the system

Speaker of the Establishment

Hakeem Jeffries becoming House Democrats’ next leader is not necessarily a sign of progress.

Congressman Hakeem Jeffries. Photo: Elizabeth Frantz/REUTERS
Congressman Hakeem Jeffries. Photo: Elizabeth Frantz/REUTERS

In June 2018, a rare opportunity arose for Hakeem Jeffries. A bartender named Alexandria Ocasio-Cortez ousted then–Democratic Caucus chair Joe Crowley in a stunning primary upset in New York’s 18th Congressional District. Crowley’s old job was suddenly up for grabs, and Jeffries, then an ambitious 48-year-old representative from Brooklyn, started angling for the chairmanship. Jeffries’s main competition was Barbara Lee, his fellow Congressional Black Caucus member and one of the chamber’s staunchest progressives. Lee had seniority — she was 72 and had been in Congress for 15 years longer than Jeffries — but moderate Democrats were getting skittish about Ocasio-Cortez. According to Politico, a pro-Jeffries whisper campaign started calling attention to the fact that Lee had donated to her. Jeffries beat Lee by ten votes.

The result was hailed as the dawn of a new generation of Democratic leadership, and four years later, Jeffries has fulfilled that promise, after Nancy Pelosi announced Thursday she was stepping down as leader of the House Democrats, since she is expected to hand the reins to him. If Jeffries wins election November 30, he will, at age 52, be the first Black leader of either party in the House or Senate — a remarkable feat for someone who’s been in Congress for less than a decade.

His coronation is part of the Democrats’ effort to make the party’s leadership class younger and Blacker. Jeffries looks the part of a next-generation changemaker down to his campaign-trail tracksuits and Notorious B.I.G. quotes. But for the Democratic Establishment, his ascent has achieved something more urgent than passing the torch: keeping the party’s left flank at bay.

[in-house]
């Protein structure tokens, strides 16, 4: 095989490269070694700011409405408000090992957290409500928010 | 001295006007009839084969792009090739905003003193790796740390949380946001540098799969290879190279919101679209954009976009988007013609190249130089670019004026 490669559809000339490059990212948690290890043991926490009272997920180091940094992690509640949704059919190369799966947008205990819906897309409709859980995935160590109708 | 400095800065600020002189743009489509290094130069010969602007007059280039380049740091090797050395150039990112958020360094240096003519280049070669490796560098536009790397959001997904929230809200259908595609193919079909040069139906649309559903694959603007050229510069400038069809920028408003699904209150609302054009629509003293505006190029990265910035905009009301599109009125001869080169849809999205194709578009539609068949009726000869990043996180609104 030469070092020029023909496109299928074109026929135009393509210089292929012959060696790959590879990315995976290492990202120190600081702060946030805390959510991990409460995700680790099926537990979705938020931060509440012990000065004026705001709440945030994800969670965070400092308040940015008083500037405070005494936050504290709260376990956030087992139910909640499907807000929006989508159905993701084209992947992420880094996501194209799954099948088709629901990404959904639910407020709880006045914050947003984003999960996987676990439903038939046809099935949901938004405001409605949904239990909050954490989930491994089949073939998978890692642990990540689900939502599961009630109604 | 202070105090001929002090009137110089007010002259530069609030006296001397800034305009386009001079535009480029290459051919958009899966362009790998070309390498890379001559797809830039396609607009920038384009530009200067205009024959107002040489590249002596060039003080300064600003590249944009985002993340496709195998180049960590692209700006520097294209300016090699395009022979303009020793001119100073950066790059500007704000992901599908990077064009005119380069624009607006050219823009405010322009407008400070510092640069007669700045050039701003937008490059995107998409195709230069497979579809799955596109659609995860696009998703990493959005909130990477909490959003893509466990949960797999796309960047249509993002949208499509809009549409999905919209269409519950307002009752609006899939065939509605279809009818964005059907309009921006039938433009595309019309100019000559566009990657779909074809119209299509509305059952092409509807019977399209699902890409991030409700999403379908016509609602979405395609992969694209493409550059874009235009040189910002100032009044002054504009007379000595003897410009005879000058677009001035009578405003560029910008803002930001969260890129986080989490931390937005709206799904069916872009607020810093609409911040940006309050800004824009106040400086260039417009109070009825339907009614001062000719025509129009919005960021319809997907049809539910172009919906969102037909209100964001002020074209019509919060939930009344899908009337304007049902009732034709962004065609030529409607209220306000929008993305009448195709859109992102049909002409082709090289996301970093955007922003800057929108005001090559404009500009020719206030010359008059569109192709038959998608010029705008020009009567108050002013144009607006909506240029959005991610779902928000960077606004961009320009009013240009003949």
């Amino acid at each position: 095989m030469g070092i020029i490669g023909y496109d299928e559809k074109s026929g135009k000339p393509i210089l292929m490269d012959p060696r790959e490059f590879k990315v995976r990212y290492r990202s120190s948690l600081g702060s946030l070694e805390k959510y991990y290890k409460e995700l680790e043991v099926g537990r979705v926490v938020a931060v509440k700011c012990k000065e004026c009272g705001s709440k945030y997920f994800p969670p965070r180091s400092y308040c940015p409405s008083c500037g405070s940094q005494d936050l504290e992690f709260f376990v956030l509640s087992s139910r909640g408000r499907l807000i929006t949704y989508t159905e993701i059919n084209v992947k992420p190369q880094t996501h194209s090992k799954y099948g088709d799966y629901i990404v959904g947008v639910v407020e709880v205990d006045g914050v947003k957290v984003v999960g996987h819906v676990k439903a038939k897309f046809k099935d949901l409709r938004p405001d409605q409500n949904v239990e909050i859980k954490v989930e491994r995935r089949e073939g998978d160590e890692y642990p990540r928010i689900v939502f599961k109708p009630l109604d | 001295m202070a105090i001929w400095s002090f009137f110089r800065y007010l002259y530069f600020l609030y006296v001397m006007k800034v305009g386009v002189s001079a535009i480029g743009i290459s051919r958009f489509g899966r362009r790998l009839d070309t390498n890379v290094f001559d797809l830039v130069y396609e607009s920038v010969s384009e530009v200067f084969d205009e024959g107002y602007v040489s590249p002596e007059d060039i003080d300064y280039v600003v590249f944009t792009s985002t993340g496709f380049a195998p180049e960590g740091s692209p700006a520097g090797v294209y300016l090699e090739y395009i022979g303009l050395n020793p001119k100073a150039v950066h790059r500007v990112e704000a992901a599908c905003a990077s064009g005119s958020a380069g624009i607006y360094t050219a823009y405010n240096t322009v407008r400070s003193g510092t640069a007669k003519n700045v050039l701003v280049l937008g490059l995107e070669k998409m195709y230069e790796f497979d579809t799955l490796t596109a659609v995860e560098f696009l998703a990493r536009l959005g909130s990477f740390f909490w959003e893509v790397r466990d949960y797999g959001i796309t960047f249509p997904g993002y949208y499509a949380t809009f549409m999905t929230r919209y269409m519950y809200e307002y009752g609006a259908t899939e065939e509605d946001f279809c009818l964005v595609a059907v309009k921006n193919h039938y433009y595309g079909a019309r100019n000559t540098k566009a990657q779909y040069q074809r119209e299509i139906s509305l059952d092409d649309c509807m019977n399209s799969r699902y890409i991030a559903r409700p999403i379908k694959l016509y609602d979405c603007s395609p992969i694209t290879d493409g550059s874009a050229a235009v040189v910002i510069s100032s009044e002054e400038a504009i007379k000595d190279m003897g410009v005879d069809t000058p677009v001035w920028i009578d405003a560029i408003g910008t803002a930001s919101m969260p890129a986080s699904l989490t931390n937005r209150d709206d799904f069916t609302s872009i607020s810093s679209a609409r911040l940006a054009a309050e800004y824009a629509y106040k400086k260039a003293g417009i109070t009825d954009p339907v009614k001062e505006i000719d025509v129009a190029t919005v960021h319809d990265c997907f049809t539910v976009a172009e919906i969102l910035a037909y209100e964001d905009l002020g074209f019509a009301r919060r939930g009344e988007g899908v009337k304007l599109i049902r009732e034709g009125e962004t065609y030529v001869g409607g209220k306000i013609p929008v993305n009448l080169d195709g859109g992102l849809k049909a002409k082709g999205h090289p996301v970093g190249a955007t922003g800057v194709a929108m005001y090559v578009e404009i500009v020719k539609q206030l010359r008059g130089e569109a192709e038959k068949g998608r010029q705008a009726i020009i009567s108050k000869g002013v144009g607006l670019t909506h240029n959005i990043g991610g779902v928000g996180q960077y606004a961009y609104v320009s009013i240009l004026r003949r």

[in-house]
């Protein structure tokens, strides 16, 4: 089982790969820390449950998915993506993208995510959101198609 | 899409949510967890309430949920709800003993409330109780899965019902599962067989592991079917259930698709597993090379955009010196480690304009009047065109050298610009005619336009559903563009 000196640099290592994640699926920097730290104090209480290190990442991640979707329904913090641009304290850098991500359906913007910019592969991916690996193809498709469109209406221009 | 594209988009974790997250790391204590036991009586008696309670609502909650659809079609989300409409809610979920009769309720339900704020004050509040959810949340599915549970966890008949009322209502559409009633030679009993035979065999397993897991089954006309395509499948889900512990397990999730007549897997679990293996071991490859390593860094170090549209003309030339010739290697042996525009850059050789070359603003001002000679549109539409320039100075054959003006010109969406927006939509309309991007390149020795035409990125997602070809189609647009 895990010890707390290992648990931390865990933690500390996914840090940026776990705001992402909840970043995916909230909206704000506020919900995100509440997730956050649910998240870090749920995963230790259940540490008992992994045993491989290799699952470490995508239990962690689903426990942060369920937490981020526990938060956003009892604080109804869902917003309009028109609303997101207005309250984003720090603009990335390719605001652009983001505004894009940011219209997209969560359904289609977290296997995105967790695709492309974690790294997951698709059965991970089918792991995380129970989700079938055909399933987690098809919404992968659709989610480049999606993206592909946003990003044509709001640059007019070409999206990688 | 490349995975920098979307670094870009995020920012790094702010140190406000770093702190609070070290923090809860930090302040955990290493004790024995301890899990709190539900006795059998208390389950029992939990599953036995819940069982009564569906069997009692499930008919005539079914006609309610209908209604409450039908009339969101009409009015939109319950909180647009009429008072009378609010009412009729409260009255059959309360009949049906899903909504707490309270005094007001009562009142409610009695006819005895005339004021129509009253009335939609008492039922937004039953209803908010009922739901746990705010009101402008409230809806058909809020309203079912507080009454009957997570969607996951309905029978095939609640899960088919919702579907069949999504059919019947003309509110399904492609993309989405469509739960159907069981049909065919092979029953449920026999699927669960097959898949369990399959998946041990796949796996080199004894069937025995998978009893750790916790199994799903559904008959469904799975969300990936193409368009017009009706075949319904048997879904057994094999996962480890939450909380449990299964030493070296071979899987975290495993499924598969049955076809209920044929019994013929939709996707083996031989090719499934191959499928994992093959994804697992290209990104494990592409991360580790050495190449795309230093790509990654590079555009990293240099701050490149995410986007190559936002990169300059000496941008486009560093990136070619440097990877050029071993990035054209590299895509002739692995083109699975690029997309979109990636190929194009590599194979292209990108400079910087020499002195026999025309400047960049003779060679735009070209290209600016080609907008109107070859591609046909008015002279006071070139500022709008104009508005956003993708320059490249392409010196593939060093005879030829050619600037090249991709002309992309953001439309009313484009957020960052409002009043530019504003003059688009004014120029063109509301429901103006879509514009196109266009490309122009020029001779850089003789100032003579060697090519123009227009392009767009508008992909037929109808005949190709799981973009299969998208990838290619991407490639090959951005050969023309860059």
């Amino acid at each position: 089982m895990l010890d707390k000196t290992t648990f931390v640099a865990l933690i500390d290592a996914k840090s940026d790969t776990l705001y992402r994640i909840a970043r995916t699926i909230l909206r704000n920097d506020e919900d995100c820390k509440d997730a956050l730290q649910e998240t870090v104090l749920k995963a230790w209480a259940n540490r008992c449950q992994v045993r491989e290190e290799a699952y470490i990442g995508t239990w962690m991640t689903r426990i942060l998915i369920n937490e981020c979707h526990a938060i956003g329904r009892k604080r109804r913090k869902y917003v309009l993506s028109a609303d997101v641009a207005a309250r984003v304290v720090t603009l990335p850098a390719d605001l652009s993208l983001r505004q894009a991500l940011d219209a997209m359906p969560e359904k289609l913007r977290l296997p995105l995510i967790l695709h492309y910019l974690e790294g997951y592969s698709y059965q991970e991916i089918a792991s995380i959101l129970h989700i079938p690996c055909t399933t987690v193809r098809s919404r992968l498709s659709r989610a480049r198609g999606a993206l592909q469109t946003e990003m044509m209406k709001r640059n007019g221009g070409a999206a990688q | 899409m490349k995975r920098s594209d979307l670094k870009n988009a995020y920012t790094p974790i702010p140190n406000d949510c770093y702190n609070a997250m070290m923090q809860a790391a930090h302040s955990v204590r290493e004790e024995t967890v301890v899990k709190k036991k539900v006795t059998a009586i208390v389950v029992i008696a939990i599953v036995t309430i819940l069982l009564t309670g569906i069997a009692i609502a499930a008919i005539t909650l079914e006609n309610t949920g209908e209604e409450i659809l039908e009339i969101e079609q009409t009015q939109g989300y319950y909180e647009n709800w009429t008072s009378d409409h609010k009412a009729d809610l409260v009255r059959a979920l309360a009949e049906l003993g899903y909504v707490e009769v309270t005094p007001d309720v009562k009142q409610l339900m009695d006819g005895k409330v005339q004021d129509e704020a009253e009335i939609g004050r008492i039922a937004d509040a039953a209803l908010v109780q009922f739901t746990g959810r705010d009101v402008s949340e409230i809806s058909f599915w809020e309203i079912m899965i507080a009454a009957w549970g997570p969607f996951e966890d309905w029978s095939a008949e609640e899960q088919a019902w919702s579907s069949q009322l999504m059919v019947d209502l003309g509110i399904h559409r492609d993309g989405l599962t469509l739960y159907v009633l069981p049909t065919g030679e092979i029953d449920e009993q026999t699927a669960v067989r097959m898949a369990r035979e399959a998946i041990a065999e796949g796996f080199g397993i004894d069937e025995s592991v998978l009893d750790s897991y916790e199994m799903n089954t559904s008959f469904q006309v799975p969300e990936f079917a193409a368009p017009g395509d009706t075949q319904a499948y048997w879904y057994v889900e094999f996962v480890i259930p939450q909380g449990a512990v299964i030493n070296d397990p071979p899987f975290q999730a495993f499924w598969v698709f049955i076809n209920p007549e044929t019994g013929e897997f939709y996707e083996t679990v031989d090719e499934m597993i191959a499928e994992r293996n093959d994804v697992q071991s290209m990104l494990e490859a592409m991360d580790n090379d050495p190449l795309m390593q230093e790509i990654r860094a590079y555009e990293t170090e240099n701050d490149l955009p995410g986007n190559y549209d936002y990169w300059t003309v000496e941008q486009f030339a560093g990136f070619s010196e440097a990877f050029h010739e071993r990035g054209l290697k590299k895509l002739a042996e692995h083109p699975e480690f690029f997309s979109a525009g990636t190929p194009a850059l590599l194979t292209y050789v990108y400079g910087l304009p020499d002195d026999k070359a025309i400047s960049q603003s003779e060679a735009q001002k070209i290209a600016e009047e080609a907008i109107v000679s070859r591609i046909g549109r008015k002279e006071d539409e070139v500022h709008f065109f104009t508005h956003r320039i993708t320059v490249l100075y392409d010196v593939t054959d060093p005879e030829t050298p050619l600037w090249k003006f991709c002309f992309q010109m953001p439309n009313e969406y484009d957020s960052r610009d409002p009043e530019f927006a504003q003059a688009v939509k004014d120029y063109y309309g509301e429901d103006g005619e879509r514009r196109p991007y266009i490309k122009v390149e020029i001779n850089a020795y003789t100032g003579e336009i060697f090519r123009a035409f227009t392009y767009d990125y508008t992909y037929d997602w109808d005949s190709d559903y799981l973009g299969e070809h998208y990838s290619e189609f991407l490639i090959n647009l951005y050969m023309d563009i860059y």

In recent weeks, party moderates have felt vindicated. Establishment Democrats took a lot of flak in 2016 for being out of touch when Hillary Clinton lost the presidency to Donald Trump. They responded by engineering a “blue tsunami” in the 2018 midterms, highlighted by a net gain of 40 House seats. Joe Biden won the Democratic primary and then the White House in 2020, and moderate Senate Democrats picked up key swing seats in Arizona and Georgia, completing a governing trifecta that ushered in historic legislation on climate change and infrastructure. High inflation and Biden’s unpopularity seemed to portend a wipeout this November. Instead, Democrats defied the odds, retaining control of the Senate and keeping their House losses to a minimum — not enough for a majority but still the best midterm performance by an incumbent president’s party since 2002.